Strapped to the back of Chioma Munachi on a recent evening along Asolo-Isawo road, Lagos, where she sells bananas and groundnuts, was eight-month-old Ada. As she tucked a bunch of bananas into a plastic bag, a trailer pulled up behind her, puffing pungent blackish fumes. Some commuters ducked, but that was none of her worries.
Surrounding her were vehicles plying the dusty, congested road and hordes of head squirming to evade the late evening rush typical of the area. It is routine for her to roast groundnuts in the day and sell them with bananas in the evening at the middle of the busy road, demarcated by a slab which serves as a brace for her wares.
“It is normal. I don become ‘baba’,” she said, when asked how she copes, suggesting that she is immune to the inhalation of the fumes.
“We have to sell and make money, and as for my baby, I have no choice,” she added, and this was the same sentiment shared by another trader, Precious.
But Chekwube Ojiodu, who lectures at the chemical science department of Yaba College of Technology (YABATECH), said the fumes Mrs Manuchi inhales daily put her at risk, and Baby Ada, due to her frail immunity, at a greater risk.
For years, Omobolanle Olanrewaju, 57, complained to her children of having chest and throat pains. Although she had not been to the hospital to diagnose what really was the problem, she said each time her neighbours ignited their generators, she developed allergies.
She took her complaints to the Lagos State mediation centre, the Environmental Protection Agency and the Neighborhood Safety Corps, but nothing changed. Crestfallen, she gave up, and kept taking self-made precautions. Her condition, she said, has since improved since the said neighbours moved out.
“I kept telling them (her children) that the smoke was affecting me. I complained to the authorities but they did nothing. Thank God now that they have left. I breathe better now. Those days, in the middle of the night, I am often forced to dip my head inside water because I feel choked.”
Mrs Olanrewaju was lucky. In 2008, 17 persons reportedly died from generator fumes in Abia. In 2015, a family of three reportedly died of the same cause in Bayelsa. By 2019, six people died in a similar circumstance in Rivers. Last year, seven died of the same suspected cause in Niger.
The medical director of Peace Hospital, Kogi State, Joel Iheanocho, said the impurities released by generators and vehicles cause “obstructive airway diseases,” which could start as allergies then become a permanent attack.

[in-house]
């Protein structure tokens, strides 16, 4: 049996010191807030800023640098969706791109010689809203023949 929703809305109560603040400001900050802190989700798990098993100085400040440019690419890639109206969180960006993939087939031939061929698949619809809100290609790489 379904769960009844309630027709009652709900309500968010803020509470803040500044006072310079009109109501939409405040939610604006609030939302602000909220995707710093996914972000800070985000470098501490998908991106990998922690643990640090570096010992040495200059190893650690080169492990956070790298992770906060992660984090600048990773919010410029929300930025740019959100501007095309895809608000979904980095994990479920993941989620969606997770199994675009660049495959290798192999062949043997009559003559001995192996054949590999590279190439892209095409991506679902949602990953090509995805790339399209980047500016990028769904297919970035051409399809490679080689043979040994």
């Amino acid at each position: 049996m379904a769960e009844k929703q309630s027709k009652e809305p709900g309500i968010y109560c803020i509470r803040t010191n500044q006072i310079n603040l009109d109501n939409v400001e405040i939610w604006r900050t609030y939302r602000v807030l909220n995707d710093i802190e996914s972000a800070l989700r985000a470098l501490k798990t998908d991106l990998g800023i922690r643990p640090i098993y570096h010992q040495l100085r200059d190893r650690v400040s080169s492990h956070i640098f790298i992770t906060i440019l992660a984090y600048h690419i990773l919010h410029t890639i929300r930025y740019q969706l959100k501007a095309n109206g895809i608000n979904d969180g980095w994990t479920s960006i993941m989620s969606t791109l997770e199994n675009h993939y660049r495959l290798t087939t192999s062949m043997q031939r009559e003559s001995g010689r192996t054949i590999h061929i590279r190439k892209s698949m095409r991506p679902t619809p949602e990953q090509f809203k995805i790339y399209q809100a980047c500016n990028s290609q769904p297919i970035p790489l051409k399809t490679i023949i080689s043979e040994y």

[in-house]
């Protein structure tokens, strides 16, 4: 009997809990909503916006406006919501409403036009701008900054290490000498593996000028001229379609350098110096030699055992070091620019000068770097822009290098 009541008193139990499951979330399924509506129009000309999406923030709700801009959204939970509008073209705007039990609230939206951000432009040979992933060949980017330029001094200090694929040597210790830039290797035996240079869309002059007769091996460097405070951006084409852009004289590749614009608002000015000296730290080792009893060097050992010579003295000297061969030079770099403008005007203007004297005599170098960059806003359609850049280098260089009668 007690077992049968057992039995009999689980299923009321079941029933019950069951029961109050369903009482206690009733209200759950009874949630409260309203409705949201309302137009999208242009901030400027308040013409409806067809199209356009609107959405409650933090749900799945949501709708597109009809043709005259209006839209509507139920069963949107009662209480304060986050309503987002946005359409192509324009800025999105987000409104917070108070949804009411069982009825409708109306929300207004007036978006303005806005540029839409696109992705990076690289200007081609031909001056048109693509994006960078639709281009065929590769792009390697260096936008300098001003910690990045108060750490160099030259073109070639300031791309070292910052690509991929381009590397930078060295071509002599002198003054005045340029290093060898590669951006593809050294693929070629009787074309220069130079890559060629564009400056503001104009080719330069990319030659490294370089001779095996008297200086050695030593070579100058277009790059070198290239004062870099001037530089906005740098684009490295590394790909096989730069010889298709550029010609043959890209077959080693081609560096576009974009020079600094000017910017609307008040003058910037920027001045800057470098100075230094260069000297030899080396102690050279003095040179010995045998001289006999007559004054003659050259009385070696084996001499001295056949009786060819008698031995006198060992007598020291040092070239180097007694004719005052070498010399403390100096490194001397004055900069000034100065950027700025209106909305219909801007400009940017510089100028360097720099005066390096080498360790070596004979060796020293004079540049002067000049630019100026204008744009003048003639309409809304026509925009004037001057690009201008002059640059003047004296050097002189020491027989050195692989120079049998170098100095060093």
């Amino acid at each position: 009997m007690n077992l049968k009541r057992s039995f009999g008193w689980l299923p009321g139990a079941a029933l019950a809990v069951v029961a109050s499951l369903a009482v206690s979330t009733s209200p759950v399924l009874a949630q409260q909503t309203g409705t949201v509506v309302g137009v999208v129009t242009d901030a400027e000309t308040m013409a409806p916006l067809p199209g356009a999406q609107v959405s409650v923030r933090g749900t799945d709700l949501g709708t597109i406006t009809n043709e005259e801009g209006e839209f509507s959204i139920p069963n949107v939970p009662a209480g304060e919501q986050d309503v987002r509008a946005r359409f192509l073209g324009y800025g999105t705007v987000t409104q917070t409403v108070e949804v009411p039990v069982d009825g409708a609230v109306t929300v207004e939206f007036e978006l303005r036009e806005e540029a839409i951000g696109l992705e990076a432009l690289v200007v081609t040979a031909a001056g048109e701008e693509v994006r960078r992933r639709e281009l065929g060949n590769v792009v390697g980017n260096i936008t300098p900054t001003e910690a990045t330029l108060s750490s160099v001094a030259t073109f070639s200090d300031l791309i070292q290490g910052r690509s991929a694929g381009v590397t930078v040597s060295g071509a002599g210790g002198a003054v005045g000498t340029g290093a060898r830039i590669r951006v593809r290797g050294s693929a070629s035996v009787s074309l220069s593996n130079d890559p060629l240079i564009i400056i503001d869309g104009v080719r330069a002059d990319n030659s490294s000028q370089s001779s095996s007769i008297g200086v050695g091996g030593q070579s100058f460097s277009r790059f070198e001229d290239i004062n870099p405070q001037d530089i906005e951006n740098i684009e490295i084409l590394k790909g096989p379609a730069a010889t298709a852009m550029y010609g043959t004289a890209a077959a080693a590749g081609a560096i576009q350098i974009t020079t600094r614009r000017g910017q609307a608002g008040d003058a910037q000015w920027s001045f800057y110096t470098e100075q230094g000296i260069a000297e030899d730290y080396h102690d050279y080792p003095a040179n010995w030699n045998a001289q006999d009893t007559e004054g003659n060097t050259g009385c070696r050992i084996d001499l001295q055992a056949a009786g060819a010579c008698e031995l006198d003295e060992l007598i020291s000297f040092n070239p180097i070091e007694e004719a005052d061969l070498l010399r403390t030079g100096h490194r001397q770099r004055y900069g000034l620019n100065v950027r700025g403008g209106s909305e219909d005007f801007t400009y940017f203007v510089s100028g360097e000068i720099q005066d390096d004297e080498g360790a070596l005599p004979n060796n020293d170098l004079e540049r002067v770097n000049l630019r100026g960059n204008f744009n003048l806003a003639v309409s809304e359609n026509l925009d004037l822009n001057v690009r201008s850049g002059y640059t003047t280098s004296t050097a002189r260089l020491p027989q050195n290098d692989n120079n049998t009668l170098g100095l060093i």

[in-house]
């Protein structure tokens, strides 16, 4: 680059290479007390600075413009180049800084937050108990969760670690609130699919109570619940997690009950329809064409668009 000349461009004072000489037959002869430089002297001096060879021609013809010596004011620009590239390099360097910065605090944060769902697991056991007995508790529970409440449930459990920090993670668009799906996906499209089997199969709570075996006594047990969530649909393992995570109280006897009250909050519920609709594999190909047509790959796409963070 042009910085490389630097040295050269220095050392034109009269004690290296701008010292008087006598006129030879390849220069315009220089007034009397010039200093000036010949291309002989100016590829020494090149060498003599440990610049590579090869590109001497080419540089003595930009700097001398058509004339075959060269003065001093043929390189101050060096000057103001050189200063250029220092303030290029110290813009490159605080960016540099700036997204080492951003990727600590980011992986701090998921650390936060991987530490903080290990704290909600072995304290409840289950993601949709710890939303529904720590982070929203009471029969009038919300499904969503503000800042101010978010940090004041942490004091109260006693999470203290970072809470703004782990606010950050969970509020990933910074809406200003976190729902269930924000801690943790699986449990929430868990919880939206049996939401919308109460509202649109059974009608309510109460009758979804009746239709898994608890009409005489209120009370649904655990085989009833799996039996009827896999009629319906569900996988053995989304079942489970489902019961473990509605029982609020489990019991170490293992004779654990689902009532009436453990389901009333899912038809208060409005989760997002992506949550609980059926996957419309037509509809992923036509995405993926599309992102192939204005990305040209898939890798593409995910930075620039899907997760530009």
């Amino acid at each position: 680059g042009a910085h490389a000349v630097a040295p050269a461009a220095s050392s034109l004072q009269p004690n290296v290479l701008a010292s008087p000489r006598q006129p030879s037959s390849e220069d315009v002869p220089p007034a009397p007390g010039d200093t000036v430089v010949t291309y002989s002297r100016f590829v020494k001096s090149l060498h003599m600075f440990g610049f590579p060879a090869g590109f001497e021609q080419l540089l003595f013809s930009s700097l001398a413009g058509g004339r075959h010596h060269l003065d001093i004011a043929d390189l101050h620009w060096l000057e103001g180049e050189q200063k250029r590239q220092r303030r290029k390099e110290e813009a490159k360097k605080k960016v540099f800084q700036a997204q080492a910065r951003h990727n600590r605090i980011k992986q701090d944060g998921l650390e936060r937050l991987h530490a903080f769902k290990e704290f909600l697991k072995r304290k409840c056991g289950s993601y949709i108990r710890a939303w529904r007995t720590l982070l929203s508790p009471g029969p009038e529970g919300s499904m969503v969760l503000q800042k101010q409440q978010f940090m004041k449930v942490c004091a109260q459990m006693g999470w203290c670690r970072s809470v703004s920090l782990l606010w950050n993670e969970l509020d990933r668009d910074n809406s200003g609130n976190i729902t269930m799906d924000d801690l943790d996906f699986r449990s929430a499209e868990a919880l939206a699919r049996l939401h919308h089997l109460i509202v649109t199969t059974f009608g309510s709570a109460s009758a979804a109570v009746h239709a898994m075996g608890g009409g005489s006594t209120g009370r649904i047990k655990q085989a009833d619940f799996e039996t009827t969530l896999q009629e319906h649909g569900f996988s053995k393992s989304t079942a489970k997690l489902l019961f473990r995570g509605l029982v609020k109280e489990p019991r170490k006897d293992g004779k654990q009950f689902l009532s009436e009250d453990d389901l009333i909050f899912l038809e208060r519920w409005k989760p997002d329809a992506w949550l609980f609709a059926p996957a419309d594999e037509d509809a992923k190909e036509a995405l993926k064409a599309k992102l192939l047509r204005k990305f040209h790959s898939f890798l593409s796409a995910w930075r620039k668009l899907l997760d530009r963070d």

“We’ve had people complain of this (in our hospital). It is very common for us to admit patients who complain of the allergies caused by fumes, especially during dry seasons and when they travel often,” he said.
“Complications can occur due to the allergies coming and going, and it becomes a more disturbing condition.”
Mmes Munachi and Olanrewaju are among an estimated 200 million Nigerians at the risk of health threat posed by unregulated emissions from generators and vehicles, which are compounded by aging vehicles, fueled by high-sulfur diesel and petrol that clog Nigeria’s roadways and sprawling metropolis.
“(Fumes from) bad fuels, irrespective of the source, are always very toxic to the respiratory tracts,” the chairman of the Nigerian Medical Association, Kogi State branch, Simeon Oyiguh, said.
“When there is concentration of the fumes in an area without proper aeration, it is dangerous. In the long run, it gathers in the throat and can cause bad effects and affect respiration,” he added.
Dying by installment
For one, due to population explosion and under-utilized waterways, Lagos gridlocked roads ensure that its over 5 million cars and 200,000 commercial vehicles get stuck in the same spot for an average of 30 hours weekly, according to a research by JCDecaux Grace Lake Nigeria, thereby risking commuters to inhale trapped polluted air.
On the average daily, Lagos records an average of 227 vehicles per kilometer of road, more than the national average of about 11. As of Q4 2018, Nigeria had over 11.8 million licensed cars, statistics bureau, NBS, said.
Anderson Champion, a driver in the Elepe area of Lagos, believes the frequency of the inhalation of the fumes is the reason most of his colleagues and other commuters fall sick. He said he gets around this every night by sniffing a mint gifted to him by his in-laws after having a hot bath.
“Every night, I make sure I don’t sleep until I have cleared my nose and throat with the mint,” Mr Champion who is from Akwa Ibom but has lived in Lagos for decades, said. “I don’t joke with it because I know how dangerous what we inhale daily is, in smoke and dust.”
Abdulrasak Isiaka, another driver, in Ibadan, does not take such precautions and sometimes during a long day work, it becomes hard for him to breathe well if his windows are down, with his eyes getting peppered and watery.
“Sometimes when we buy those fuels, we notice how they burn and the smoke our cars emit. It peppers our eyes,” he said as he fuelled his car in December.
“But we cannot leave the car even though our passengers get angry, and it is because of where we bought the fuels. Sometimes, we don’t work because of this,” Mr Isiaka, a “senior driver” that controls over 20 vehicles, added.